A wounded Constitution

| 08/11/2019 | 22 Comments

Leonard Raznovich writes: The failure of the Court of Appeal to apply correctly the Constitution and to find appropriate and adequate constitutional remedy for Chantelle Day and Vickie Bodden is bad news for all Caymanians, including religious groups. It is also a bleak day for the jurisdiction and its future because this decision leaves not only Chantelle and Vickie but all of us (and particularly all minorities) at the mercy of the elected government and with no effective constitutional protection from the courts against legislation that impacts their human rights. 

The Cayman Islands Constitution has suffered today a serious wound. It is not fatal, but its fate depends on an appeal to the Privy Council to correct the fundamental flaws in the Court of Appeal’s decision.   

Paraphrasing Bill Clinton’s phrase about the role of the economy in a presidential election, in this case, the remedy is in the Constitution, stupid!

The judiciary of Bermuda perfectly understood this and unanimously found that remedy with braveness and, it is fair to say, in the face of a referendum and the British Government, who gave permission to change by legislation what the court had determined was legally right. The judiciary of Bermuda did so even though its constitution is older and more rustic than ours; but our Court of Appeal closed its eyes to it and, unsurprisingly, wounded the Constitution with two fatal flaws.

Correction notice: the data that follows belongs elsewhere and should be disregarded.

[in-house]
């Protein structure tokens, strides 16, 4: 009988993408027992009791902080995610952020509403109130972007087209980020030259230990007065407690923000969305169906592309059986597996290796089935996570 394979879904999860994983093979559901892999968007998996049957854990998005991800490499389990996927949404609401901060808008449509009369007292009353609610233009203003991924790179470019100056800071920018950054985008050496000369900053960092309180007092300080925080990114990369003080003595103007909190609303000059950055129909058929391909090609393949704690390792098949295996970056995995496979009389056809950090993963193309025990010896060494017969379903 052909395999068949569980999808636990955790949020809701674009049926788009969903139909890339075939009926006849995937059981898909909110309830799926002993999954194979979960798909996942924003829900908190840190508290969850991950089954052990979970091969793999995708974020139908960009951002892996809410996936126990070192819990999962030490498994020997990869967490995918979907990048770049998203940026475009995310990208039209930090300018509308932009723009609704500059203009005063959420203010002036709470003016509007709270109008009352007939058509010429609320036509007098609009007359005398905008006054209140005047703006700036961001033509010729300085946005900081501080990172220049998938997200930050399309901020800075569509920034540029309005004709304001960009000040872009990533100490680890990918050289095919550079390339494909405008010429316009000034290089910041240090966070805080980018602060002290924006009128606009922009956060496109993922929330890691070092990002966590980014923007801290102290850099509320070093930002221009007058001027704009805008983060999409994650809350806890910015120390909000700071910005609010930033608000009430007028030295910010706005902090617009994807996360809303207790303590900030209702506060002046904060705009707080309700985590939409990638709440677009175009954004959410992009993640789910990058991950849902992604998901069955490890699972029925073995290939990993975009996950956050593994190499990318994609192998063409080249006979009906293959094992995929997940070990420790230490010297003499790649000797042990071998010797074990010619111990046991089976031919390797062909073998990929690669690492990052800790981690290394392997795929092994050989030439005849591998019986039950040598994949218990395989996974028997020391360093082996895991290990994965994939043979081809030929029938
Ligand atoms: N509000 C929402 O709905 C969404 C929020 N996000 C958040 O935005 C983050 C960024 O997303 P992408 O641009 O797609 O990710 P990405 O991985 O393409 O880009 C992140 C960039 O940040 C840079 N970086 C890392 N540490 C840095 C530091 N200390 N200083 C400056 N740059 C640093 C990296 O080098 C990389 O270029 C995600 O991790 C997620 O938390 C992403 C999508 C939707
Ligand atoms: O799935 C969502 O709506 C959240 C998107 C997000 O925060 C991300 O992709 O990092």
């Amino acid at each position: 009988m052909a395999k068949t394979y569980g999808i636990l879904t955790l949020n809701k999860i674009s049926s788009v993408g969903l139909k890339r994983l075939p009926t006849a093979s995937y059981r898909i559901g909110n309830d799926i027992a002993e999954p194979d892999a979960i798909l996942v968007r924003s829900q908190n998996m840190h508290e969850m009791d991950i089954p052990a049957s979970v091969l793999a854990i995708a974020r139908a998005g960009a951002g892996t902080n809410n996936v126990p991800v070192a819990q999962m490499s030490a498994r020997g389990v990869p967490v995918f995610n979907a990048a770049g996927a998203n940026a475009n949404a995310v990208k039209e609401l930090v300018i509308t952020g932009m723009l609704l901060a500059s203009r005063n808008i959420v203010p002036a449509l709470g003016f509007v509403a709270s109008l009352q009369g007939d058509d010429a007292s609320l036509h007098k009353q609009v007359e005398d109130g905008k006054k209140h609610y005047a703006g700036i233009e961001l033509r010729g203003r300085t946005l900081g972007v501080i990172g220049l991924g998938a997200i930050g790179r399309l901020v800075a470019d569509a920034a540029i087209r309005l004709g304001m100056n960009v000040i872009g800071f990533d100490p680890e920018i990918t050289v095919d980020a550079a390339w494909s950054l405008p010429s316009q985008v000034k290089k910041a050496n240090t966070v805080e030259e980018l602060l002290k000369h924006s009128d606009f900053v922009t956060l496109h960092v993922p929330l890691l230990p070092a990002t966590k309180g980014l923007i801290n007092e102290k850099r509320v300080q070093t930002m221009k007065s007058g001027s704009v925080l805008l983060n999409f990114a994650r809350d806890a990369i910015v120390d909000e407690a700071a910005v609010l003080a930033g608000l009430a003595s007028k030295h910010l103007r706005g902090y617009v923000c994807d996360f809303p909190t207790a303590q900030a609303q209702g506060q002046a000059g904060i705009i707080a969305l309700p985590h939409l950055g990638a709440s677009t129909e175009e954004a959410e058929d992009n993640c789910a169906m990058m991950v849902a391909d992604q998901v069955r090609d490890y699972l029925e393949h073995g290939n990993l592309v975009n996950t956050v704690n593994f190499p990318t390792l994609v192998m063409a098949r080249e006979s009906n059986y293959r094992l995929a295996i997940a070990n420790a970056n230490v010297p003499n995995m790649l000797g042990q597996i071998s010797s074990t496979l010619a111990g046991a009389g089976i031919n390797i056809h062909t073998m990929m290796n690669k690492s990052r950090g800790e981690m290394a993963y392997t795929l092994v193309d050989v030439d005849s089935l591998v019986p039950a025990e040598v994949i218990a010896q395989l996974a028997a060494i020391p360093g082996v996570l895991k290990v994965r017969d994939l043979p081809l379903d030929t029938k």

The first flaw has two aspects; on the one hand the Court of Appeal has, in effect, re-written section 14 of the Constitution by reading in that section words that are not there. It did so by implication — a technique of constitutional interpretation that is allowed in order to expand rather than to restrict rights — by holding that section 14 defines marriage when in plain English it does not.

This aspect of the judgment alone defies decades of Privy Council decisions, starting with the decision of 1929 in Edwards v. AG of Canada, in which the Privy Council concluded that women are persons even though the constitution referred to ‘he’ only.

Moreover, our Court of Appeal also held in relation to section 14 that a constitutional right to marry can only be derived from section 14. This conclusion is so absurd that in fact the church in the Cayman Islands has also lost the constitutional protection to marry people. This is so because if the constitutional right to marry can only be derived from section 14, as the Court of Appeal concluded, the churches in the jurisdictions could not complain if in the future a government were to change the law and take away the right to conduct legally binding religious marriages. 

Nowhere in section 14 is the word ‘religion’ mentioned; such a right could only derive from section 10, but after today’s judgment that section cannot be engaged to imply a right to marry under the constitution.  

The second flaw is disturbingly more fundamental. The court concluded that a court of law in the Cayman Islands cannot provide a remedy to an applicant in circumstances in which the government admitted in court to have breached the fundamental rights of that person under the Constitution and is prepared to do nothing about it. This defies basic principles of constitutional law.